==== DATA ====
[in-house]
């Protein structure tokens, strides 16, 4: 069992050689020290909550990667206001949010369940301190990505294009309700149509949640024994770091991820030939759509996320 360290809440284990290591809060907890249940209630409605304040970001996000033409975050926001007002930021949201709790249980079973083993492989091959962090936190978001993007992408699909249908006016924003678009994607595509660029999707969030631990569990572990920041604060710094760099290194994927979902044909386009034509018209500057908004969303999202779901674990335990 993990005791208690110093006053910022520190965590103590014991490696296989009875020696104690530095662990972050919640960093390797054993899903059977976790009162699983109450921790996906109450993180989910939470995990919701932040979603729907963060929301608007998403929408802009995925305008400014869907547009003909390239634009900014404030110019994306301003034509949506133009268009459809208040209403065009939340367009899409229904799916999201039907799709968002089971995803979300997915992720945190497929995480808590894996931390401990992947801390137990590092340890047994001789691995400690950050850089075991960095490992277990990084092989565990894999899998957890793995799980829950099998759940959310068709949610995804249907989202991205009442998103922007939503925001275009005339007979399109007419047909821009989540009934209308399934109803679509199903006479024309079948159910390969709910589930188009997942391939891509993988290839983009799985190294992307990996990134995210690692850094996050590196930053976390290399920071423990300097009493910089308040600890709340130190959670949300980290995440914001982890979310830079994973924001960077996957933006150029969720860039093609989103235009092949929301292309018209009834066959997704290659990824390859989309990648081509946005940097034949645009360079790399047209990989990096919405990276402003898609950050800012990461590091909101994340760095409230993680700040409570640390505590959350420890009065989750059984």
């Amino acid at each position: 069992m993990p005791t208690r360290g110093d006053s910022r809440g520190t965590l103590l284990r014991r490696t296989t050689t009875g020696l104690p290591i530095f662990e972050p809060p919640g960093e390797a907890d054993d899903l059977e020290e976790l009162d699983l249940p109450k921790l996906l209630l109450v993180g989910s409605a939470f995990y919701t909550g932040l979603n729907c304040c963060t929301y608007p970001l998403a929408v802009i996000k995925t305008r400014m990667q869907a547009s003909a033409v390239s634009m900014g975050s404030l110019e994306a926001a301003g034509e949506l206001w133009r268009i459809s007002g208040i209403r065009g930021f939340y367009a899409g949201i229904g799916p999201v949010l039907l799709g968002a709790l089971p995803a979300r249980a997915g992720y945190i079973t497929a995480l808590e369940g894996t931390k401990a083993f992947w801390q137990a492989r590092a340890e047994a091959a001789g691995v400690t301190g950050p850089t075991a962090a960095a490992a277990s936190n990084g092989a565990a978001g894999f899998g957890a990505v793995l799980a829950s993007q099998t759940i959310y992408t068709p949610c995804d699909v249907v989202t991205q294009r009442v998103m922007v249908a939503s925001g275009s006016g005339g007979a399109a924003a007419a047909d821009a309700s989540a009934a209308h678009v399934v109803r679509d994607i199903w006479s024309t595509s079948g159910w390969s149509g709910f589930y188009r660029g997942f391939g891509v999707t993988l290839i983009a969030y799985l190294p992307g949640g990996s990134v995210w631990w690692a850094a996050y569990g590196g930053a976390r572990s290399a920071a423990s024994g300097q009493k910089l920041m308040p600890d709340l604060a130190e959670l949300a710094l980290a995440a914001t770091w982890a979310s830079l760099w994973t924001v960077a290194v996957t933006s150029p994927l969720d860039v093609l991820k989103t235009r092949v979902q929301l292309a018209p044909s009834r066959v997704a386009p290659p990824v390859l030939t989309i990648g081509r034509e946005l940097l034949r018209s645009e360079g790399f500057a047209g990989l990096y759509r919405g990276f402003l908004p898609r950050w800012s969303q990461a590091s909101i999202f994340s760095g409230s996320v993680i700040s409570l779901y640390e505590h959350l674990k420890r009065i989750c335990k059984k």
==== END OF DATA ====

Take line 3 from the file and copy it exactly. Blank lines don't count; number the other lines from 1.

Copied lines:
């Amino acid at each position: 069992m993990p005791t208690r360290g110093d006053s910022r809440g520190t965590l103590l284990r014991r490696t296989t050689t009875g020696l104690p290591i530095f662990e972050p809060p919640g960093e390797a907890d054993d899903l059977e020290e976790l009162d699983l249940p109450k921790l996906l209630l109450v993180g989910s409605a939470f995990y919701t909550g932040l979603n729907c304040c963060t929301y608007p970001l998403a929408v802009i996000k995925t305008r400014m990667q869907a547009s003909a033409v390239s634009m900014g975050s404030l110019e994306a926001a301003g034509e949506l206001w133009r268009i459809s007002g208040i209403r065009g930021f939340y367009a899409g949201i229904g799916p999201v949010l039907l799709g968002a709790l089971p995803a979300r249980a997915g992720y945190i079973t497929a995480l808590e369940g894996t931390k401990a083993f992947w801390q137990a492989r590092a340890e047994a091959a001789g691995v400690t301190g950050p850089t075991a962090a960095a490992a277990s936190n990084g092989a565990a978001g894999f899998g957890a990505v793995l799980a829950s993007q099998t759940i959310y992408t068709p949610c995804d699909v249907v989202t991205q294009r009442v998103m922007v249908a939503s925001g275009s006016g005339g007979a399109a924003a007419a047909d821009a309700s989540a009934a209308h678009v399934v109803r679509d994607i199903w006479s024309t595509s079948g159910w390969s149509g709910f589930y188009r660029g997942f391939g891509v999707t993988l290839i983009a969030y799985l190294p992307g949640g990996s990134v995210w631990w690692a850094a996050y569990g590196g930053a976390r572990s290399a920071a423990s024994g300097q009493k910089l920041m308040p600890d709340l604060a130190e959670l949300a710094l980290a995440a914001t770091w982890a979310s830079l760099w994973t924001v960077a290194v996957t933006s150029p994927l969720d860039v093609l991820k989103t235009r092949v979902q929301l292309a018209p044909s009834r066959v997704a386009p290659p990824v390859l030939t989309i990648g081509r034509e946005l940097l034949r018209s645009e360079g790399f500057a047209g990989l990096y759509r919405g990276f402003l908004p898609r950050w800012s969303q990461a590091s909101i999202f994340s760095g409230s996320v993680i700040s409570l779901y640390e505590h959350l674990k420890r009065i989750c335990k059984k």